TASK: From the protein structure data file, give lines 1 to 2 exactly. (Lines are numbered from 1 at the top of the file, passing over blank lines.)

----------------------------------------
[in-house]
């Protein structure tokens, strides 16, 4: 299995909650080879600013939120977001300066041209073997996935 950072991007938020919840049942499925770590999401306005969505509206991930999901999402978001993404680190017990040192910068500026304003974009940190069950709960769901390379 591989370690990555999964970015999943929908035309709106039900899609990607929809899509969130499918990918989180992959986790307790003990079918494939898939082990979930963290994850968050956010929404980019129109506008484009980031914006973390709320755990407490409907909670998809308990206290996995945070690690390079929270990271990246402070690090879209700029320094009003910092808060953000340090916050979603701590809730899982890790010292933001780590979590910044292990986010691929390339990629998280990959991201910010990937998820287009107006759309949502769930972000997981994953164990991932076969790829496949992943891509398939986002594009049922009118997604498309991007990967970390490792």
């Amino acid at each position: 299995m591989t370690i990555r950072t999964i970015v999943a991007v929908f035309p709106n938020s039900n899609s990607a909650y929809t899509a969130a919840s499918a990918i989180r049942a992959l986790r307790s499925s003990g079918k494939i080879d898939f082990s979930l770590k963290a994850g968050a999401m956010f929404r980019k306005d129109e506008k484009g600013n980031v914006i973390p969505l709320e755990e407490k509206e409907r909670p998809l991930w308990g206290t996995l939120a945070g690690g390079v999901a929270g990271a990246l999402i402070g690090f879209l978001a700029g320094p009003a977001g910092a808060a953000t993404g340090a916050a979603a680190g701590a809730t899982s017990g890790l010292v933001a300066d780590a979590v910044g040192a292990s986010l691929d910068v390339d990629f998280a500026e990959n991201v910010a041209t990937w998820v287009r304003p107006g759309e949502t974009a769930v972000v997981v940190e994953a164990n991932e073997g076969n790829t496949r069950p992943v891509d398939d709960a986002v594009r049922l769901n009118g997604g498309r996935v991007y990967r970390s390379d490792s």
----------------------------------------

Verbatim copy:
[in-house]
């Protein structure tokens, strides 16, 4: 299995909650080879600013939120977001300066041209073997996935 950072991007938020919840049942499925770590999401306005969505509206991930999901999402978001993404680190017990040192910068500026304003974009940190069950709960769901390379 591989370690990555999964970015999943929908035309709106039900899609990607929809899509969130499918990918989180992959986790307790003990079918494939898939082990979930963290994850968050956010929404980019129109506008484009980031914006973390709320755990407490409907909670998809308990206290996995945070690690390079929270990271990246402070690090879209700029320094009003910092808060953000340090916050979603701590809730899982890790010292933001780590979590910044292990986010691929390339990629998280990959991201910010990937998820287009107006759309949502769930972000997981994953164990991932076969790829496949992943891509398939986002594009049922009118997604498309991007990967970390490792």